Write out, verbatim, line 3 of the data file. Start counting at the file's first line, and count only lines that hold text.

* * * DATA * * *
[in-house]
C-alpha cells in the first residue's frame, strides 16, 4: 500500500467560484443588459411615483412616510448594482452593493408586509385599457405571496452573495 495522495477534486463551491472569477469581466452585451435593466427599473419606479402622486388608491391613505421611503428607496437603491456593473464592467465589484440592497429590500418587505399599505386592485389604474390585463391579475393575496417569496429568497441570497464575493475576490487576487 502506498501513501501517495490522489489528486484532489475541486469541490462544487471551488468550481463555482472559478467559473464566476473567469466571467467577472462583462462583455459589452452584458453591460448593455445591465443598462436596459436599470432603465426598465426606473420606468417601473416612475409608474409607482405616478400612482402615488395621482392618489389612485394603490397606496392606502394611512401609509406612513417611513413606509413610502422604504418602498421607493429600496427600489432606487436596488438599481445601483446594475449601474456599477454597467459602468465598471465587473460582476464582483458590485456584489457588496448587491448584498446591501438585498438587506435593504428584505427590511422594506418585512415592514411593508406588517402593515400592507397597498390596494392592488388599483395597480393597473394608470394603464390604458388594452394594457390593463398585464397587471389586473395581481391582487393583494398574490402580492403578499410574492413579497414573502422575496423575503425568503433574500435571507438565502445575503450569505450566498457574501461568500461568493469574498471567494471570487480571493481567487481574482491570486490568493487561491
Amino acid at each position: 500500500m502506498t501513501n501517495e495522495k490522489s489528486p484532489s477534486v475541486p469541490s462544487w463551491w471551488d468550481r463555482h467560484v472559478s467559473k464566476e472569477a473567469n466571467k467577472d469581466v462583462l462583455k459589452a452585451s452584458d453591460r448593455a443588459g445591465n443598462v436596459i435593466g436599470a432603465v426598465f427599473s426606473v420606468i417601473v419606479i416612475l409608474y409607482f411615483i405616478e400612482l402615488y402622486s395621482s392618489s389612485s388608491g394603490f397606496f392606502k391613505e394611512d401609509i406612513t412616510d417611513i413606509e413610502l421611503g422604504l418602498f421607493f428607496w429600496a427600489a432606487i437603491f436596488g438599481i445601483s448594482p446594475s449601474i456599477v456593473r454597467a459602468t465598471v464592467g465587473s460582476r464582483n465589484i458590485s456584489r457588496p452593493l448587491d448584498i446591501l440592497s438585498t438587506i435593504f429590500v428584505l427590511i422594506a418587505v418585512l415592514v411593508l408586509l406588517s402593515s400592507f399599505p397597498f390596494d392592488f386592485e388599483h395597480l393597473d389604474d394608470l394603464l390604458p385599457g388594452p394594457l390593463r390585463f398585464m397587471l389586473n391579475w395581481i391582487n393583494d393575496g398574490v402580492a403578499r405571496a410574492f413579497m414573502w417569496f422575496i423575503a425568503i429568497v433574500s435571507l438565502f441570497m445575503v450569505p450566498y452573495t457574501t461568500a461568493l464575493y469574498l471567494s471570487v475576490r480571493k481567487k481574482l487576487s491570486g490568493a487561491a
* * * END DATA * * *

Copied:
Amino acid at each position: 500500500m502506498t501513501n501517495e495522495k490522489s489528486p484532489s477534486v475541486p469541490s462544487w463551491w471551488d468550481r463555482h467560484v472559478s467559473k464566476e472569477a473567469n466571467k467577472d469581466v462583462l462583455k459589452a452585451s452584458d453591460r448593455a443588459g445591465n443598462v436596459i435593466g436599470a432603465v426598465f427599473s426606473v420606468i417601473v419606479i416612475l409608474y409607482f411615483i405616478e400612482l402615488y402622486s395621482s392618489s389612485s388608491g394603490f397606496f392606502k391613505e394611512d401609509i406612513t412616510d417611513i413606509e413610502l421611503g422604504l418602498f421607493f428607496w429600496a427600489a432606487i437603491f436596488g438599481i445601483s448594482p446594475s449601474i456599477v456593473r454597467a459602468t465598471v464592467g465587473s460582476r464582483n465589484i458590485s456584489r457588496p452593493l448587491d448584498i446591501l440592497s438585498t438587506i435593504f429590500v428584505l427590511i422594506a418587505v418585512l415592514v411593508l408586509l406588517s402593515s400592507f399599505p397597498f390596494d392592488f386592485e388599483h395597480l393597473d389604474d394608470l394603464l390604458p385599457g388594452p394594457l390593463r390585463f398585464m397587471l389586473n391579475w395581481i391582487n393583494d393575496g398574490v402580492a403578499r405571496a410574492f413579497m414573502w417569496f422575496i423575503a425568503i429568497v433574500s435571507l438565502f441570497m445575503v450569505p450566498y452573495t457574501t461568500a461568493l464575493y469574498l471567494s471570487v475576490r480571493k481567487k481574482l487576487s491570486g490568493a487561491a